KY 3600 Glasgow Outer Loop, Design Sections 1,2,3, - over the South Fork of Beaver Creek is a dual two-span (112’-0” x 112’-0”) Type IV PCIB Bridge. It was determined that a two-span structure was more economical than the four-span alternate, despite “maxing out” the design on a Type IV PCI Beam. The Bridge is located in a vertical curve and has a 24° skew. One end of the bridge is supported on integral pile end bents driven to solid rock, while the central pier is composed of two stem walls founded on solid rock. Due to karst topography found in the area, the second end bent is founded on 4’ - 6” diameter steel-cased drilled shafts with rock sockets drilled into solid rock.
The Louie B. Nunn Parkway Bridge over Glasgow Outer Loop is a two-span (114’ x 114’) Type VI PCIB Bridge on an approximate 6° skew. The ends of the bridge are founded on pile-supported integral end bents and an intermediate pier supported on piles driven to rock. AEI completed the final design for the 4 and 5 span bridge over Beaver Creek from start to finish within six weeks!
AEI also provided the structural design for two more bridges and four reinforced concrete box culverts on Glasgow Outer Loop Section 2, located in Barren County, Kentucky. Both bridges utilized prestressed concrete I-beams designed using the most current CON/SPAN software, and an 8” reinforced concrete deck with a standard New Jersey Barrier. Guardrail connections were specified at each corner of the bridges that continue onto the roadway portions of the projects.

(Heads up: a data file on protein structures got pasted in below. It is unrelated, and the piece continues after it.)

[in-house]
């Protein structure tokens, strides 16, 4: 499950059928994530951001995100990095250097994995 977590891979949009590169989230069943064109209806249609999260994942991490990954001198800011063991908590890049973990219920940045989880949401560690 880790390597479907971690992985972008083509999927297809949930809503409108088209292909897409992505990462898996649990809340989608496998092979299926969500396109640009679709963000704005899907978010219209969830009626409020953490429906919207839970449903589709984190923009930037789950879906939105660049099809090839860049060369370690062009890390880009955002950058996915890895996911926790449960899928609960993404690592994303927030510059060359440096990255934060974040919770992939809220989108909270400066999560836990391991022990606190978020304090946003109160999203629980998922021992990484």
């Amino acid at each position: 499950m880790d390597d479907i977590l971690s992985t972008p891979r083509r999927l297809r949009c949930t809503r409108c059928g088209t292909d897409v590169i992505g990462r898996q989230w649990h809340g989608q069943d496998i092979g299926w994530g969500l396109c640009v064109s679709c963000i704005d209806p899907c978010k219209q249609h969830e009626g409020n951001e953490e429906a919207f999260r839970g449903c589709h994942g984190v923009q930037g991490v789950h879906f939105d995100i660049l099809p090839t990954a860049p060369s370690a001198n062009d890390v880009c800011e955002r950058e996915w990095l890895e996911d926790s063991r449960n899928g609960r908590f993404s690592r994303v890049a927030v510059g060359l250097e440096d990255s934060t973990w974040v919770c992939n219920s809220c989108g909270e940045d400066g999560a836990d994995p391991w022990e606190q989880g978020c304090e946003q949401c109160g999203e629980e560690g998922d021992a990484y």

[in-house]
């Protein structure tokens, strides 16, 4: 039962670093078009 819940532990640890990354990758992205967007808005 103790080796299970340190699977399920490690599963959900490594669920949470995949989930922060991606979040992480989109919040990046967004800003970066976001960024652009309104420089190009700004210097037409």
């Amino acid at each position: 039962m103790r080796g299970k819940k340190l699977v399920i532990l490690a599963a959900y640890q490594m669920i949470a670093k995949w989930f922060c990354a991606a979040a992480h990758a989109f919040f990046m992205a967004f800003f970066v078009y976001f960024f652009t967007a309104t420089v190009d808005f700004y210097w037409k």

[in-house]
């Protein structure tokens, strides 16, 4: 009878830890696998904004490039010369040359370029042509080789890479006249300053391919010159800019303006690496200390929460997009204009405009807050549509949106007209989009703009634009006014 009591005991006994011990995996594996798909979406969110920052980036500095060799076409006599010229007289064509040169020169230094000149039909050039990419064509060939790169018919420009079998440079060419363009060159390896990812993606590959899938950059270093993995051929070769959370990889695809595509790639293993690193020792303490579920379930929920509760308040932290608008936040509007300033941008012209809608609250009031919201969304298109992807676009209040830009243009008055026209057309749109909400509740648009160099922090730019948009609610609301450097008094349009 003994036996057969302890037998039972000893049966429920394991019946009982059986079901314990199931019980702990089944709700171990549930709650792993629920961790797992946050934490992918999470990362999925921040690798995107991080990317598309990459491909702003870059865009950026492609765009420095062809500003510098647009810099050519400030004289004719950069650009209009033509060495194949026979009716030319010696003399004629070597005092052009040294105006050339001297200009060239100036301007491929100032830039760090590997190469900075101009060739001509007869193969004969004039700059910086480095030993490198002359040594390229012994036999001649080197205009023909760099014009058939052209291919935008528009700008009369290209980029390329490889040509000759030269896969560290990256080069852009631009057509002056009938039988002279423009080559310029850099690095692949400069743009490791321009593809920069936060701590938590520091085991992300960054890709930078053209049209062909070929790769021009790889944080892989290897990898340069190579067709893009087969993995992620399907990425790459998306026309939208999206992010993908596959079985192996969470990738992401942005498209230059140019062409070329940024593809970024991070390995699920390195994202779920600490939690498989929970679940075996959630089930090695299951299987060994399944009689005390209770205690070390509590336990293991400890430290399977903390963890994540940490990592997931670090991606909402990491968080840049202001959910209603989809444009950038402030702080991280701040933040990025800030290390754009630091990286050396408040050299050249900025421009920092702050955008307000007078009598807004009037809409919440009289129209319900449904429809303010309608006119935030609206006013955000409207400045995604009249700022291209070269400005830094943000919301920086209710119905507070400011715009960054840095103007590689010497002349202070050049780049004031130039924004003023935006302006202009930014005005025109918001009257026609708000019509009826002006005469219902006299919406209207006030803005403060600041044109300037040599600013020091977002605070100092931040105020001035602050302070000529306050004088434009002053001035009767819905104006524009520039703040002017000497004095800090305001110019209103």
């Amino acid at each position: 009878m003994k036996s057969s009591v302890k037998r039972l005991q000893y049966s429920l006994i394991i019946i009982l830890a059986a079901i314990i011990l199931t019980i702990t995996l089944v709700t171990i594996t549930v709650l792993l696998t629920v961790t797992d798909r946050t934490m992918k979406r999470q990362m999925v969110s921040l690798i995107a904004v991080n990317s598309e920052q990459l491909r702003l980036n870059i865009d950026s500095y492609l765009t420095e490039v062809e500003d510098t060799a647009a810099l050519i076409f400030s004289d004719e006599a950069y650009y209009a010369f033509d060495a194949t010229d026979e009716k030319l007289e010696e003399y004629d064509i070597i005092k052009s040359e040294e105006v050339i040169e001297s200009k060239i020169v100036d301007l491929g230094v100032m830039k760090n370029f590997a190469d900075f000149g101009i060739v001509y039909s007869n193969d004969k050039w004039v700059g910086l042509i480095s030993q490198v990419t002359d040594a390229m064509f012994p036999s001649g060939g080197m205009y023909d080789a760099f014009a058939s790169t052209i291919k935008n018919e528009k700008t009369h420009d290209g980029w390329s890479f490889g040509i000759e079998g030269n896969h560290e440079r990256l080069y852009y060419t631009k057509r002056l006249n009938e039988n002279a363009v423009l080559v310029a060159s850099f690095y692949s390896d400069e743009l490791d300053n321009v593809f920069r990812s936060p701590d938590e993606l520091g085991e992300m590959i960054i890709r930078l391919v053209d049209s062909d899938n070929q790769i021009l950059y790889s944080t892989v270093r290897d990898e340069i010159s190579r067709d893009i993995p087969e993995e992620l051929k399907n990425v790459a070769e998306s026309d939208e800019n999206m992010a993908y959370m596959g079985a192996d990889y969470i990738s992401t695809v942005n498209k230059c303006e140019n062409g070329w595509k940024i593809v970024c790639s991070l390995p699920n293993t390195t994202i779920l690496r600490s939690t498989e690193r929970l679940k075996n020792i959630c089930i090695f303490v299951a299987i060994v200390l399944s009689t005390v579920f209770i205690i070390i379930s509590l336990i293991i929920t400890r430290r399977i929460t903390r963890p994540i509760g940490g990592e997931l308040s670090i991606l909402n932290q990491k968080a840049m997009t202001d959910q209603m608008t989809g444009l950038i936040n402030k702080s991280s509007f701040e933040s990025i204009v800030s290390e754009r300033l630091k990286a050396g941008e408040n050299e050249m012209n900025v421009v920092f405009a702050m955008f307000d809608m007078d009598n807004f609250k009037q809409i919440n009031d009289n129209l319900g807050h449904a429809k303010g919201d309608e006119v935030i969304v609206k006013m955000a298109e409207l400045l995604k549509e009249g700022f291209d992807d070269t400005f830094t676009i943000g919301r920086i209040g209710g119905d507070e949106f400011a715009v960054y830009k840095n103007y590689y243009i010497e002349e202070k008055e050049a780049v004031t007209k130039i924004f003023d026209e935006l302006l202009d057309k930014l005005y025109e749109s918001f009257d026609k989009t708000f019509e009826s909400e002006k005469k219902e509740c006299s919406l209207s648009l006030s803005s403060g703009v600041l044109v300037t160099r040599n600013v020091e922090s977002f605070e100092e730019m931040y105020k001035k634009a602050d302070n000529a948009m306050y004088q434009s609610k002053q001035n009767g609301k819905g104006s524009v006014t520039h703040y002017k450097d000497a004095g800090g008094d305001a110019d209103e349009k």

Additionally AEI designed , four 154’ – 473’ long reinforced concrete box culverts were designed to cross under Glasgow Outer Loop. . Culvert lengths were determined by geometry to allow for 2: 1 side slopes from the road shoulder. Culvert wing wall lengths were also designed to take into account the culvert skew and to allow the toe of the 2: 1 slope to wrap around the end of the wing and touch down at the barrel opening. Hydraulic analyses were performed using HY-8 and KTDID to ensure headwater elevations would not impact nearby homes or structures. The analyses dictated the opening and slopes of the culverts which varied from a 14’ x 5’ to a 20’ x 6’ opening. Large openings were used to prevent future maintenance issues including debris getting caught on interior walls and blocking flow. Each culvert was designed taking into account the overburden fill depth and bearing conditions (soil or rock). One culvert is founded on the non-yielding foundations (rock), which requires additional design strength due to the higher loads transmitted to the barrel top slab and side walls. Fill heights on the culverts ranged from 7’ to 54’ deep.